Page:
Taking a vacation to hang with the world’s most famous mouse and his fairy tale friends may not be in the budget this year, but that doesn’t mean that adventurous, family-friendly fun is out of reach. Check out these comparatively budget-friendly options that offer everything from free parking and drinks to complimentary preview days.
Adventureland, Altoona, IA
Located just east of Des Moines, Adventureland entertains visitors with over 100 rides, live shows and attractions, including some of the nations most exciting coasters that challenge even the most avid thrill-seekers. Beyond the large-scale coasters, there’s also an array of water attractions at Adventure Bay, like Iowa’s longest lazy river, 20 water slides, pool with swim-up bar for both parents and little ones, 25,000-square-foot wave pool, sand beach sundeck, kid’s activity pool, splash pad and children’s rides throughout the park.
Photo: Adventure Bay via altoonachamber.org
The newest attraction to the park is Storm Chaser, a giant swing ride that takes riders 260 feet off the ground and spins them at 35mph. We recommend testing your bravery on this one with an empty stomach.
Discount coupons are usually available at Iowa HyVee and Taco John stores, so check them out when you’re in the neighborhood.
General Admission: $40 (ages 10+); $35 (ages 4-9 and 69+)
Photo: Lake Canobie via ZelenyOko on Flickr
Canobie Lake Park, Salem, NH
Canobie Lake Park got it’s start in 1902 as a trolley park, which were parks created by U.S. rail companies, typically at the end of their lines by lakes, rivers and beaches, to drum up weekend business and provide a resting place for weekday commuters. It’s also one of only a handful of family-owned amusement parks remaining in the country. A strong sense of nostalgia remains in the park with their carousel that’s been running since 1906 and the 1930’s Dodgems bumper cars; but, the vintage charm is tempered by the thrilling appeals of a modern-day amusement park.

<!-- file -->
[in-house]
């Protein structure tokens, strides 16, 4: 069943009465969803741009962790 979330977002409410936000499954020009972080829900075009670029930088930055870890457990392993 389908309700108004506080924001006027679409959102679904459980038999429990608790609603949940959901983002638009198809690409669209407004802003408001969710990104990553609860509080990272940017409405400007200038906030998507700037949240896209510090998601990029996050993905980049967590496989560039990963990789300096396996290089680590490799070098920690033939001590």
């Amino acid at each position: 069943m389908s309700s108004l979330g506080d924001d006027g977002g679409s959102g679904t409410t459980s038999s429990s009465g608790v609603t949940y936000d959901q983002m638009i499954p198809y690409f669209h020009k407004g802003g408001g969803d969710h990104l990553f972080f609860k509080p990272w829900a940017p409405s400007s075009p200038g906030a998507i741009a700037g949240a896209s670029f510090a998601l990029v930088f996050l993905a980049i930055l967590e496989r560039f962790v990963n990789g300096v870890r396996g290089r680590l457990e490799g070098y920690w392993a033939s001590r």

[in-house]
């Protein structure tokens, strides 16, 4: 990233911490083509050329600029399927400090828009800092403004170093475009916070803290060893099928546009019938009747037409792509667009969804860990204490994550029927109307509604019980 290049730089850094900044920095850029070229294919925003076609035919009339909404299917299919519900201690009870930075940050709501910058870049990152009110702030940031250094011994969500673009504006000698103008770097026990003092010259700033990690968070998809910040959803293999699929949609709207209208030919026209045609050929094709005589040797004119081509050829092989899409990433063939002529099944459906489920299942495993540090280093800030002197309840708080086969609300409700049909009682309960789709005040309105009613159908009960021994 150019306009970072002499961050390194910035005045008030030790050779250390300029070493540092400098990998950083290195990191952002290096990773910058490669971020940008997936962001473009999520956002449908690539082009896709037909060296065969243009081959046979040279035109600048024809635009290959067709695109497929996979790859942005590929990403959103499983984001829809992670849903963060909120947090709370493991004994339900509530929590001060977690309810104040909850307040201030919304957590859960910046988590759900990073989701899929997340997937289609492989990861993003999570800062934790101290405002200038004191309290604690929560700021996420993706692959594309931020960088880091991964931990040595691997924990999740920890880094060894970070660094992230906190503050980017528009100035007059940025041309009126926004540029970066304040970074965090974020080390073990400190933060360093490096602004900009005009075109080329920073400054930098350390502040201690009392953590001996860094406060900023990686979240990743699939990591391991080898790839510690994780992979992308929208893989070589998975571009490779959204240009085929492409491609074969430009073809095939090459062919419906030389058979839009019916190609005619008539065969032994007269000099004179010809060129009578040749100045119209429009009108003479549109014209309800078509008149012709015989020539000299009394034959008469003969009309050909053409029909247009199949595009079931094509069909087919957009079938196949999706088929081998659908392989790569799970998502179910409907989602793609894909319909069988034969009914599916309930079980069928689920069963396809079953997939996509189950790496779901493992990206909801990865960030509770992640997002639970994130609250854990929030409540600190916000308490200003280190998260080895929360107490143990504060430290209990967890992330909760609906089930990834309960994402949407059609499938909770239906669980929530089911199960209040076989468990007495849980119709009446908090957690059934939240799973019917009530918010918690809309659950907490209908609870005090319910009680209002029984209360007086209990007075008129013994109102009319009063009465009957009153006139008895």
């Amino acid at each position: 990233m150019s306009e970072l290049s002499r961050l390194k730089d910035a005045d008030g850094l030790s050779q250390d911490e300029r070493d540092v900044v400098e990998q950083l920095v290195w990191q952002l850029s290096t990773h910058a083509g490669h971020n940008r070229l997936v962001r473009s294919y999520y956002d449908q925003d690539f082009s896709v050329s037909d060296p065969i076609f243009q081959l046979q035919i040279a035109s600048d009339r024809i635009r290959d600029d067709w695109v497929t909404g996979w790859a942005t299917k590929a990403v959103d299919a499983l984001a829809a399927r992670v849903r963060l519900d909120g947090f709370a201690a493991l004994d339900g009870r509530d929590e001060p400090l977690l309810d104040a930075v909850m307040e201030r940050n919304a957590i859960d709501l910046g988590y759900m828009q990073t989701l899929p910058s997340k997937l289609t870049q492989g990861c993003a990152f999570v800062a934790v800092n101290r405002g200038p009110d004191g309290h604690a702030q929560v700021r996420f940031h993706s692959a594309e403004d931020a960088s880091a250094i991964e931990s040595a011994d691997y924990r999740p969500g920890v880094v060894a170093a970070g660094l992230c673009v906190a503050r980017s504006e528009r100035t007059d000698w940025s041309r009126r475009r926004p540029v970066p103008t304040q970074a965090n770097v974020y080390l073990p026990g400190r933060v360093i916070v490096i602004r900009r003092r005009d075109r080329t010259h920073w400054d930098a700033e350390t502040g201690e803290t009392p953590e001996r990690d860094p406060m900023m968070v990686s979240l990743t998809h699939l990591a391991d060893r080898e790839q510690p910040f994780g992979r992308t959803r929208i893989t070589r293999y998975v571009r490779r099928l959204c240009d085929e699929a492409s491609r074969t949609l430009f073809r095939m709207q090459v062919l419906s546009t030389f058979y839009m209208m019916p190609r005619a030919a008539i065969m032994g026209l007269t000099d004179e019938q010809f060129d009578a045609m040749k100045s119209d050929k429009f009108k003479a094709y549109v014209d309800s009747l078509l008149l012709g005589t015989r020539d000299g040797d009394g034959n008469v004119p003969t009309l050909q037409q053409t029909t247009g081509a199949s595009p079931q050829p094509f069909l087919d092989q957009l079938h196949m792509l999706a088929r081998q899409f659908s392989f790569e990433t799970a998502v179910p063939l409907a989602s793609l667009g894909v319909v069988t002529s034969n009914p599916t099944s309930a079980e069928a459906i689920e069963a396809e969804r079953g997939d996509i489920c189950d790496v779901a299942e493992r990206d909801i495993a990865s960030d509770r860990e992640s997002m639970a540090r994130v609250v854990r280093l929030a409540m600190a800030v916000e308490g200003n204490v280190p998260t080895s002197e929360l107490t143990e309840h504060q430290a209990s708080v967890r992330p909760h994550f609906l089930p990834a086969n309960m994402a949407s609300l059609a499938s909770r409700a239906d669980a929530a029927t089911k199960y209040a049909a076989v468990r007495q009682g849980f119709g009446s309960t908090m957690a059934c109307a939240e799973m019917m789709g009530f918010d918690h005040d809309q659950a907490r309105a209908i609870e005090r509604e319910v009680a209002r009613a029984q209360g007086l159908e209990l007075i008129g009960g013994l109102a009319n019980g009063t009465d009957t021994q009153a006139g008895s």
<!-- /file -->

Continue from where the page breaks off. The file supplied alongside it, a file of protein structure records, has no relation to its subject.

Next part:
Photo: Canobie Lake Park Ferris Wheel via milst1 on flickr
Wooden coaster, Yankee Cannonball, with it’s stomach-in-the-throat, air-time hills and the 97-degree drop of the steel behemoth, Untamed, provide the much-needed juxtaposition to the gentle rides remaining from the parks earlier, gentler days.
While Canobie doesn’t offer a full-scale water park, Castaway Island’s interactive play station with water slides, a tipping bucket and a variety of sprayers and water cannons provides the perfect cool-down spot for toasty travelers. For more water fun, hop on the Policy Pond log flume or get dunked like a tea bag on the Boston Tea Party splashdown ride that unleashes a gigantic plume of water guaranteed to drench the camera-toting bystanders.
Unlike most parks, parking is always free. Before visiting, check their Specials page for online-only promotions or to join CanobieClub for access to email promotions.
General Admission: $36 (over 48”); $27 (under 48” and age 60+); ages 3 and under are free; $25 (after 5pm)
Photo: Coney Island via drpavloff on Flickr
Coney Island, Brooklyn, NY
Clear your schedule for a rite-of-passage journey to the sacred birthplace of the hot dog. Come packing a Costco-sized supply of Pepto with stomachs empty as there’s no shortage of vendors eager to sell their version of this American culinary icon.